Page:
Sweat plasters my hair down and cools the ridge along my spine. Two miles went by in 36 minutes but the sky's smoky haze has wormed into my throat again, turning it scratchy and causing sinus congestion. All worth it if wearying to begin my writing day.
I'm at the gathering stage of the writing moment. Walking down here, I've adopted my evolved methodology to begin writing in my head. "Okay, where am I?" I ask the muses, referring to the current novel in progress. It's still 'Everything in Black and White', BTW. The muses responded, "Talon is in the Marriott with the rescues. Cassidy is battling Death." Passages swim up. More small details of the rescue are to be added. Greater verisimilitude for the scene I'll begin today emerges. I take it from there.
The evolved methodology was demanded because of the longer walks. I'd walk and think about what I was writing. Conditioned to do this in so many minutes because I'd be at my coffee shop by then, I'd be ready to write. But with the current situation, I have another mile to go. Thoughts drift. I've redesigned the master bathroom and need to meet with an architect friend to go over the plans. I'm still ruminating about how to landscape the backyard. I'll hire professionals but I want a vision of what I want before I do. I'm hiring a small company for some small remodeling and repair projects and ordered parts to repair the central vac. Thoughts of family and friends arise. Two friends just lost their sons unexpectedly, 32 and 34 years old. Mom's fiance is going into open heart surgery for aortic valve replacement tomorrow. They recommend Belle live in the nursing home because she can't take care of herself any longer but she's resisting. Jeff's recovering from the stem cell process to treat his brain cancer but is now suffering Bell Palsy. I don't know what's going on with Jon. Our valley's smoke is wreaking havoc on Larry's COPD. That leads to Oregon's warning that we're maxed out on fighting wildfires. If another fire breaks out, we're in trouble.
The new method takes me back into the writing mode. It works well, not just with walking but to squeeze some writing into the day. Sometimes, I don't have the time or place to walk. So the new model was needed. "Okay, where am I?" The muses always answer promptly and diligently, herding my inner writer to the words. As I write a project, I see more and more of it more completely, more fully. It's fascinating and beautiful.
This novel has grown from one to three books, yes, a trilogy. I wrote Talon, Cassidy and Mother Nature's scenes and story in parallel. A month ago, noticing the pattern, I recognized Cassidy and Talon's stories were intertwined and related but could be told separately. I didn't want to do anything hasty, though, and put it into the brain for contemplation. While at a writer conference learning about epublishing, the three panelists remarked that their experience shows it's easier to build sales of a series rather than stand alone novels. This was true for their genres of science fiction, fantasy, and historic fiction. They said the data holds for other genres, for everything except 'literature'. I still didn't split my novel into three. I've made heat of the excitement decisions before and regretted them. I wanted to ensure I thought it through before acting.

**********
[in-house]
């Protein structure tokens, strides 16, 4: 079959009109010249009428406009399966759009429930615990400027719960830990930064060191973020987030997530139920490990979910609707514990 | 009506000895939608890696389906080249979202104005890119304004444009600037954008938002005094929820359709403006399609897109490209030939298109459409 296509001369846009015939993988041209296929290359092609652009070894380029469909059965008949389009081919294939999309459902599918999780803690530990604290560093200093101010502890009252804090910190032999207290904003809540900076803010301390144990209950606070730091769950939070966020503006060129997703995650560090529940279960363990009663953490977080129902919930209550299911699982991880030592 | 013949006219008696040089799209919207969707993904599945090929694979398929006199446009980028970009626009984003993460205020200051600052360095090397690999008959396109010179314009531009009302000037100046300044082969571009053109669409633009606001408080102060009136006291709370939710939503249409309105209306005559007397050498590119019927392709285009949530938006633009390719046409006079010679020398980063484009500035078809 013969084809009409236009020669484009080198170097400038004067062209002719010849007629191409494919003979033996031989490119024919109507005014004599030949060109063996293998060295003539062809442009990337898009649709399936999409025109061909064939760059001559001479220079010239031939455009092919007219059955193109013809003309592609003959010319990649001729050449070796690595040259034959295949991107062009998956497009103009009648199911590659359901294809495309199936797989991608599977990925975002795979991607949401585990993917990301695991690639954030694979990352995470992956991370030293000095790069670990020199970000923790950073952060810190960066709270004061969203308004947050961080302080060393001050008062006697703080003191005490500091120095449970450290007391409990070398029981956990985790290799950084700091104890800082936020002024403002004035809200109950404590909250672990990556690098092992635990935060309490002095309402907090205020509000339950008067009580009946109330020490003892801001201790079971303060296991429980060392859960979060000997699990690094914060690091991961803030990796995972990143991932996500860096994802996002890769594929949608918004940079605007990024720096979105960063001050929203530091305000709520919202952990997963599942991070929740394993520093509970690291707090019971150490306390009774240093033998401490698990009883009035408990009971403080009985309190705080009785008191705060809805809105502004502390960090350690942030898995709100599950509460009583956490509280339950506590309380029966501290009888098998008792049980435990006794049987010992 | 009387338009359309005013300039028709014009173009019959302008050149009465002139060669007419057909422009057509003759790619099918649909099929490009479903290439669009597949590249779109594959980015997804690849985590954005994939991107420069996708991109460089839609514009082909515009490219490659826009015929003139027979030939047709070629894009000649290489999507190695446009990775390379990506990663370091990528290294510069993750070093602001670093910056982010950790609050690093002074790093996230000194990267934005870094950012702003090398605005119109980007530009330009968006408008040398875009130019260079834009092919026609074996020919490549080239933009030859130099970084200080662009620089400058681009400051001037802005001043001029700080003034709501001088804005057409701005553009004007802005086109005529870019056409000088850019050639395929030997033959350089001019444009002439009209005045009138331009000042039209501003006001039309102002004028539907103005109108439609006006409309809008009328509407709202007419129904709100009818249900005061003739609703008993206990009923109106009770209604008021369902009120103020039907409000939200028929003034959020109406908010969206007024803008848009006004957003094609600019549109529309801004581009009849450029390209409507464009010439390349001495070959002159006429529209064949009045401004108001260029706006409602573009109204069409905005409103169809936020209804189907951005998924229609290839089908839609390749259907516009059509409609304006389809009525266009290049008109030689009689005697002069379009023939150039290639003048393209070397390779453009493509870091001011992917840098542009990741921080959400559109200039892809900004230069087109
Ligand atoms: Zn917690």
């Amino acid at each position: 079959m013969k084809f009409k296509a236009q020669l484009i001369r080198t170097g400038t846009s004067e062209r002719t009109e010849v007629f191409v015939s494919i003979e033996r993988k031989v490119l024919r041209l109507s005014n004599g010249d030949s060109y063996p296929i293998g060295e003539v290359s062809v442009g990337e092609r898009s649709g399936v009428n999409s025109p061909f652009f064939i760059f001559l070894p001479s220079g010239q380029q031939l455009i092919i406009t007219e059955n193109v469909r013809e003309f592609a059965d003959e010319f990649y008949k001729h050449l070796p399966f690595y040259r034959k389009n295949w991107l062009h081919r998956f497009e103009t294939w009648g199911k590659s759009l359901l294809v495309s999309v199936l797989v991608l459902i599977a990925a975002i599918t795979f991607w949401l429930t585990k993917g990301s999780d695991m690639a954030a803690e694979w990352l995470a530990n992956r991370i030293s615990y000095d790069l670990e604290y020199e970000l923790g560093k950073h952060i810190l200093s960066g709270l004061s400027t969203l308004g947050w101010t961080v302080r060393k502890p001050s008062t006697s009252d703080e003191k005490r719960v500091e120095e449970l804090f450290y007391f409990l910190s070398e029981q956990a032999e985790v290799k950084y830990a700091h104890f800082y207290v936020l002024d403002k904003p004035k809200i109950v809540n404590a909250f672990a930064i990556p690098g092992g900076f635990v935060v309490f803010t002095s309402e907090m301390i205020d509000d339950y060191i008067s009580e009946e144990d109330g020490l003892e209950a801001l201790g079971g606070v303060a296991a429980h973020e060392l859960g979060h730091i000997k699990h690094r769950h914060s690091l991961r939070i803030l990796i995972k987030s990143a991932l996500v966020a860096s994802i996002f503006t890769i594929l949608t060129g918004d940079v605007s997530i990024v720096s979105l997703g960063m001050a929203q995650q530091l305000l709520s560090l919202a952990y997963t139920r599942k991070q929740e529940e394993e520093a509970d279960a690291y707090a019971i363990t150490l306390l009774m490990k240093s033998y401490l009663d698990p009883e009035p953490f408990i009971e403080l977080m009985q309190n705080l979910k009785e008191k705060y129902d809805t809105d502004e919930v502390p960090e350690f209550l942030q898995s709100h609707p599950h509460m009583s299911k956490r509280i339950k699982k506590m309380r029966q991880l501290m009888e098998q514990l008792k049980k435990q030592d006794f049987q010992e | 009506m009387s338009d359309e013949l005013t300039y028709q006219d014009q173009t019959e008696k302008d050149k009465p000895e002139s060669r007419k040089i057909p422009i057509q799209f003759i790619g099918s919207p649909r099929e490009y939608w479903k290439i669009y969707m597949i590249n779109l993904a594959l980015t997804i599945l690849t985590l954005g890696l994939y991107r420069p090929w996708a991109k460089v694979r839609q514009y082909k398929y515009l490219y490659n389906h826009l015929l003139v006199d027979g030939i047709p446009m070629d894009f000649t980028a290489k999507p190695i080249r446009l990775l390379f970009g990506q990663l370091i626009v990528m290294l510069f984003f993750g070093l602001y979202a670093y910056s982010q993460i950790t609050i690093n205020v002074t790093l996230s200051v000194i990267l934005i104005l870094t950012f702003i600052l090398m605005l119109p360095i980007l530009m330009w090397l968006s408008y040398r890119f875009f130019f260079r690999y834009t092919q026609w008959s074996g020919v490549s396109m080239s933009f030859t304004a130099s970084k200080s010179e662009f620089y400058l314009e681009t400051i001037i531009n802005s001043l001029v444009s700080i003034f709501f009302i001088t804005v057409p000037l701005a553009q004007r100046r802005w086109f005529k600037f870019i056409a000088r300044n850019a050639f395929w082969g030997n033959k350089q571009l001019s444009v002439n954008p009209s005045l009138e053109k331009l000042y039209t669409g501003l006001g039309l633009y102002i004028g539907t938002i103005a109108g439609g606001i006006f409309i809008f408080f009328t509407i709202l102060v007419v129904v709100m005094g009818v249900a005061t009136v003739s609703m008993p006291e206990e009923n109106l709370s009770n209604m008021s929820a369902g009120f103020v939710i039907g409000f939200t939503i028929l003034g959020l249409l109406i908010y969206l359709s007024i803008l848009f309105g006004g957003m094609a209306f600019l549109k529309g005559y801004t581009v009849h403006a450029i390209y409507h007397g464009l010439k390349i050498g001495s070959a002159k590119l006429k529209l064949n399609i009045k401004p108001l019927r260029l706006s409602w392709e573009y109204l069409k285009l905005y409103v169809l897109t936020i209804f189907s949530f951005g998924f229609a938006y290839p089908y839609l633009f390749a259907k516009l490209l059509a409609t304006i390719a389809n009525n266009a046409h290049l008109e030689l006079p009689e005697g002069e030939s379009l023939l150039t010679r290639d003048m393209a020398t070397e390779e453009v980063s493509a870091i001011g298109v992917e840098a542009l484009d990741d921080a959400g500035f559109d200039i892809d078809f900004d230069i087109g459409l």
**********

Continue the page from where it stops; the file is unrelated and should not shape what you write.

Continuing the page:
The other piece of this is that my wife and I came up with our fictitious business name, the one to be used for my publishing efforts. I was mining my brain for an idea. Nothing uncovered spoke to me. Then my wife called and made a suggestion, mentioning that it had just suddenly come to her. Part of it was already in use so we needed a second part to differentiate it. That came to me a few days later so we've initiated the paperwork to make it ours. 'Dark Red' will be my first book. The current trilogy will be the next. I've begun interviewing copy editors.
Meanwhile, talking with friends about fiction is fascinating, especially with my wife's book club members. They're such intelligent readers, wide read among many genres and topics, with very specific likes and dislikes. I listen to their commentary and apply it to my approach. One confesses that she attempted to write a murder mystery and stopped, stymied about how to go on. She'd reached a point after 28,000 words where she had no idea what to do or where to go next. I cannot fathom that. How can you not know where to go? I always consider that a temporary issue. Ideas spring up. I shop and compare them. Then just begin writing from one. A whole other direction typically leaps up from that.
But here I am, the gathering upon me, excited about where I'm at, what I'm doing, and what I'm writing. I share that excitement with no one else but this blog, these posts, keeping a pretty low profile about it, sharing a little with friends on Facebook and mentioning it in passing when others ask, yes, I'm self publishing, and things are in motion. But mostly, I go about it quietly, not wanting to jinx it, but excited about where I'm at as a writer.
And terrified. The chance always exists that I can't tell a story well, that I'll fail at marketing or publishing, that my efforts will all come to nothing but the trickle of a dream slowly dying. That is life. You never know until you try.
Time to write like crazy, one more time, for if nothing else, it's fun and rewarding. That's why I've always written, to satisfy the reader in me.